Global health has been on my mind again recently. An article I wrote for Nature Reviews Drug Discovery (subscription required) examines efforts to find new drugs for tuberculosis.
TB is a wily organism that finds a way to wall itself off in the body. Under the best circumstances, knocking out “the best” TB, the drug susceptible variety, requires 6 to 9 months of antibiotics. That’s a long time to stay on drugs, particularly in a developing country where the health clinic could be miles away. But if people start treatment without completing it, drug resistant disease can develop. With multi-drug resistant (MDR) or extensively drug resistant (XDR) disease, that prognosis is far more uncertain. The treatments being given in these cases don’t have much scientific validation to show that they work. In some cases of XDR TB, doctors are cutting out portions of diseased lung tissue from patients because there’s not much else that they can do.
My article mostly talks about the drug discovery challenges: how do you find a new drug for an old disease particularly when half a century ago we thought this problem was solved. But there’s another piece of this story that didn’t make it into the article: how do you then do the clinical studies to test these drugs among the people who need these drugs most?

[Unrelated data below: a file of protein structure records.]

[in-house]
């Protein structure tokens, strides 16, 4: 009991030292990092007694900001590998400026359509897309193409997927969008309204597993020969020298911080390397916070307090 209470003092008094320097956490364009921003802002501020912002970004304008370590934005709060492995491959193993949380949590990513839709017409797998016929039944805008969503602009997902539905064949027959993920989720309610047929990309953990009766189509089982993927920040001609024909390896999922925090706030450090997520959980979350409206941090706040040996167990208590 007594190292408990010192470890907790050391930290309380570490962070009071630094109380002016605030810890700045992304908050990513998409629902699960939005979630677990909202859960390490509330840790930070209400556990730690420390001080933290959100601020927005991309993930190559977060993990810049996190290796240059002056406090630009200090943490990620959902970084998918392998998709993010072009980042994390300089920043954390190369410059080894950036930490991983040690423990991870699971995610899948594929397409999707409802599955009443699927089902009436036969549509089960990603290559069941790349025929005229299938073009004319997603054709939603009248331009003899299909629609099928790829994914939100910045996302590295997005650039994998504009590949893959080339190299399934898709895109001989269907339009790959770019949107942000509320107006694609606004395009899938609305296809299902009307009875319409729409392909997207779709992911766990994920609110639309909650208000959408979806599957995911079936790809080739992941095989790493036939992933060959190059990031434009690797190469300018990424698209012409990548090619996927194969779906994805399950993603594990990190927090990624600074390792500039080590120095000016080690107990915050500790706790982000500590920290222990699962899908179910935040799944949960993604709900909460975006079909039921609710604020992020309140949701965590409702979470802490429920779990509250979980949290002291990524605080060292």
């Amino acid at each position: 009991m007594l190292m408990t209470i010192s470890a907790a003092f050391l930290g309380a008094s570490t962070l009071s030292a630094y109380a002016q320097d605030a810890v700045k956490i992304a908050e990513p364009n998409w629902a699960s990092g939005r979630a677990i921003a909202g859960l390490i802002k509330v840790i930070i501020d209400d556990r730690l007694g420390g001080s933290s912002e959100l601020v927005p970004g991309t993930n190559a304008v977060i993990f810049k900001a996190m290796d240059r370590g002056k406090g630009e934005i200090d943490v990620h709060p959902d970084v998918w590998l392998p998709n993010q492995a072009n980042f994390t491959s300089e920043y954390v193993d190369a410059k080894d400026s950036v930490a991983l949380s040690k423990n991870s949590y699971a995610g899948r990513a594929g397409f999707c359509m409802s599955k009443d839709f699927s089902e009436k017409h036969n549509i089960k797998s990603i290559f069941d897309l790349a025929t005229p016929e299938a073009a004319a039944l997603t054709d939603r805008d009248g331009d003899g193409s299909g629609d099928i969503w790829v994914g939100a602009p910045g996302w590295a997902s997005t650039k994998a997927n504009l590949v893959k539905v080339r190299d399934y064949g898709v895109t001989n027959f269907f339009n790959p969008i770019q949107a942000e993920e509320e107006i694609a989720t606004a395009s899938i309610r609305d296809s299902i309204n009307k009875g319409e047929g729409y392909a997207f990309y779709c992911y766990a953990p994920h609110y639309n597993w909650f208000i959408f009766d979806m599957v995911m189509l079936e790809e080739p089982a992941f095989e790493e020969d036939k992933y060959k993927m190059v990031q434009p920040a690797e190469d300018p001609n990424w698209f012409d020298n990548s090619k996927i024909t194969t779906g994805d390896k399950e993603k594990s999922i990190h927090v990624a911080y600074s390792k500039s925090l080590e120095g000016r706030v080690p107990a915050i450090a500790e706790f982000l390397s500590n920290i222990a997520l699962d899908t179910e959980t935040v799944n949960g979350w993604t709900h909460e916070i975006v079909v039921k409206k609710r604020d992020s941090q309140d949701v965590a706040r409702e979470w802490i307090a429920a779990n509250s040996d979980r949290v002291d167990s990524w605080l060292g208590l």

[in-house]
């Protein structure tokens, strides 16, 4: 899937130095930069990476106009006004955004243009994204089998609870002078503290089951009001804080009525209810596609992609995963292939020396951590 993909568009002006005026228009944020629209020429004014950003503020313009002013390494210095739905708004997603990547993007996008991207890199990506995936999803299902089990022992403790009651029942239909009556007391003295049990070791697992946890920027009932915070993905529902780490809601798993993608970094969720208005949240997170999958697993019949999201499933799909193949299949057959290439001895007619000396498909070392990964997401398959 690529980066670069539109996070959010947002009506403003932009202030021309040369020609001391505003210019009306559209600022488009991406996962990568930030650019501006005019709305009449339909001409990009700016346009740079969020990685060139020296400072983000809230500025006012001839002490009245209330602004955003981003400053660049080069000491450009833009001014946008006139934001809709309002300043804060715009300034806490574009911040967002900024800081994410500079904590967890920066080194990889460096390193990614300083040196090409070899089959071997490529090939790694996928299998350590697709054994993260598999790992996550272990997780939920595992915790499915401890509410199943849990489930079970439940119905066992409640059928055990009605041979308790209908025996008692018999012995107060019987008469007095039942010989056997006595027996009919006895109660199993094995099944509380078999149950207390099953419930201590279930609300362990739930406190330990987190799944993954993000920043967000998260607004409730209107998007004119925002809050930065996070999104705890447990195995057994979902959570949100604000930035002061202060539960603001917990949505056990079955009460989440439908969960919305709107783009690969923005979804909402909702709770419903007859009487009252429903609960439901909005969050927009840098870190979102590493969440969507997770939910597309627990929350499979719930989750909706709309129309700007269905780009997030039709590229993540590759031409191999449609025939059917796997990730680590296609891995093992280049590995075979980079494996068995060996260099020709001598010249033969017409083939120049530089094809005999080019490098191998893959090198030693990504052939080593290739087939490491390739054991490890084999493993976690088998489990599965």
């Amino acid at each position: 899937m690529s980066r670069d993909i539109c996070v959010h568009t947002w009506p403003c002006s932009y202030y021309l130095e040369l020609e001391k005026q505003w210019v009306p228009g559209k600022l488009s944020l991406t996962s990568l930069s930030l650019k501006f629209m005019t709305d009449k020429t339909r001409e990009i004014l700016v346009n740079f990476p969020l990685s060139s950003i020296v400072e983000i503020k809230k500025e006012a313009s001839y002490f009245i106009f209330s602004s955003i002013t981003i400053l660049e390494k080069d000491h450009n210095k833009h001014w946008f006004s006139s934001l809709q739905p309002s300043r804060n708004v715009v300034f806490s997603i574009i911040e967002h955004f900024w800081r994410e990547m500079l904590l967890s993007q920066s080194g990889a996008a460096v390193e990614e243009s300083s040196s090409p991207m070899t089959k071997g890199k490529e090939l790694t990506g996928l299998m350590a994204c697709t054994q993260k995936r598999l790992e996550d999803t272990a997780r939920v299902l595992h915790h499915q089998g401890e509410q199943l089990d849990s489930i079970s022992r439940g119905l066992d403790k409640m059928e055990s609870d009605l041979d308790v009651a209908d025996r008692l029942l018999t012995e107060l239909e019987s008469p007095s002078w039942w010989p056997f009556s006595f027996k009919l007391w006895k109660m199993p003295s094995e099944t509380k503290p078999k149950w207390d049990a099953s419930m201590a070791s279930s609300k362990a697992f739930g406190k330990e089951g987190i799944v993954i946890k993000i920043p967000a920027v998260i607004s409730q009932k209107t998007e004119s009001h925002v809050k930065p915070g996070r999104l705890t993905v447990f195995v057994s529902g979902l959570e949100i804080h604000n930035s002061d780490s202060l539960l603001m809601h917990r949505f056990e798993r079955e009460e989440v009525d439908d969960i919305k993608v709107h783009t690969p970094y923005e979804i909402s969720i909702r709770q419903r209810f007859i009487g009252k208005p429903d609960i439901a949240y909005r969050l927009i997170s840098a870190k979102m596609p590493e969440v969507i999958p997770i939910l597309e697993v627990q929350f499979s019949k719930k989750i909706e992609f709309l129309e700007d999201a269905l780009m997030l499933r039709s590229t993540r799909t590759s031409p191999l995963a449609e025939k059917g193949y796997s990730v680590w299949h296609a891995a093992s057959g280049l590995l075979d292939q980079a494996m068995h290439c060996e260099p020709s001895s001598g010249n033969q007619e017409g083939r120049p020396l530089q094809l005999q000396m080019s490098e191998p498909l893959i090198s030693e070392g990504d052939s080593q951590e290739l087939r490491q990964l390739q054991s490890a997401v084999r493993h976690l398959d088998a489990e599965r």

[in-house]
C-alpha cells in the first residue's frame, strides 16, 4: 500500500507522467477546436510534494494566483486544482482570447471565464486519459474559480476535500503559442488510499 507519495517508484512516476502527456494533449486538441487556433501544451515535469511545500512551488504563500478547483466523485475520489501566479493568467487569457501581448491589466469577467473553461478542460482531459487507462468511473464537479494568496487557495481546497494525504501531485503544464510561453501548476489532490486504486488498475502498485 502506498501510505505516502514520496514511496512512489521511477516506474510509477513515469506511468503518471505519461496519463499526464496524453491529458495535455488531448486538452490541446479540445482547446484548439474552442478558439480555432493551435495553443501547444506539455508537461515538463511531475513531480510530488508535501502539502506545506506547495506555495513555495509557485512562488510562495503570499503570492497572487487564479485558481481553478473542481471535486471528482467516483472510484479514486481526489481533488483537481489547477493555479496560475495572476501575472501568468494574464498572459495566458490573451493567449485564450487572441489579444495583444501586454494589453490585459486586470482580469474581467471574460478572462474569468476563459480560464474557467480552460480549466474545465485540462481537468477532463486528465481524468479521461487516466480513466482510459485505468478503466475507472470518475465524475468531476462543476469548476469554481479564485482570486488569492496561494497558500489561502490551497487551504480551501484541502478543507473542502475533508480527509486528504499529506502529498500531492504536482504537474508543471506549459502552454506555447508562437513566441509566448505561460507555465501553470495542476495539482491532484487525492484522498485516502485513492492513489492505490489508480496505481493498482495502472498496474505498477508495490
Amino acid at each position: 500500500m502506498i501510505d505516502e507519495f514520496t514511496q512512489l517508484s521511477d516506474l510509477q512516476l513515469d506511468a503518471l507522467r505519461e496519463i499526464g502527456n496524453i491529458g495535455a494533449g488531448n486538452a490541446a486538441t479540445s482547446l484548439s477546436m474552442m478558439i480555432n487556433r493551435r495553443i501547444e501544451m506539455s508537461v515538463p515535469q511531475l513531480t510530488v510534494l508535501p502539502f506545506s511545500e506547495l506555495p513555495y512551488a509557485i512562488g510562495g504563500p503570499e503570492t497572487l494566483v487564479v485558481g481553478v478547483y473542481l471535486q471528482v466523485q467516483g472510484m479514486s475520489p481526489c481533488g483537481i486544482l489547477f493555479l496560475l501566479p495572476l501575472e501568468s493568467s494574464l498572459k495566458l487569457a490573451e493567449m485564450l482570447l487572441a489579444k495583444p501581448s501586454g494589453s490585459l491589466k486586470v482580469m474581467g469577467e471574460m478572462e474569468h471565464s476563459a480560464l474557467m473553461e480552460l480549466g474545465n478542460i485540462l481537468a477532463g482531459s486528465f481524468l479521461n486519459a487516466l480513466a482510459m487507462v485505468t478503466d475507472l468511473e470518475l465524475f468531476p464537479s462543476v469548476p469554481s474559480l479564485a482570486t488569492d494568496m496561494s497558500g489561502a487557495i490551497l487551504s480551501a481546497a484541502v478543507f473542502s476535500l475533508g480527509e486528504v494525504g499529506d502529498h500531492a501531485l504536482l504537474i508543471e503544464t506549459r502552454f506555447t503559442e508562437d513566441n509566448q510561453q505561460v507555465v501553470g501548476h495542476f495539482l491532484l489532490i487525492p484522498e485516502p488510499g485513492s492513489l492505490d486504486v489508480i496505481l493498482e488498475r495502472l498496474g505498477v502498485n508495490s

In countries where health care systems are already taxed and where doctors and nurses may not be trained to carry out clinical trial protocols, there’s an additional wrinkle. TB treatments– somewhat uniquely– are written into health care policy in countries around the world. Almost all other diseases have recommended treatments, but the final decision belongs with the medical professionals who see the patients. What does that mean for TB clinical trials? Many more layers of red tape to set up a clinical trial. Not only do researchers have to work out trial protocols with the hospitals, they also have to get approvals from local and national authorities to modify the existing TB treatment protocols. I was amazed at the amount of coordination that’s involved.
Learn more about the search for new TB treatments at the Global Alliance for TB Drug Development.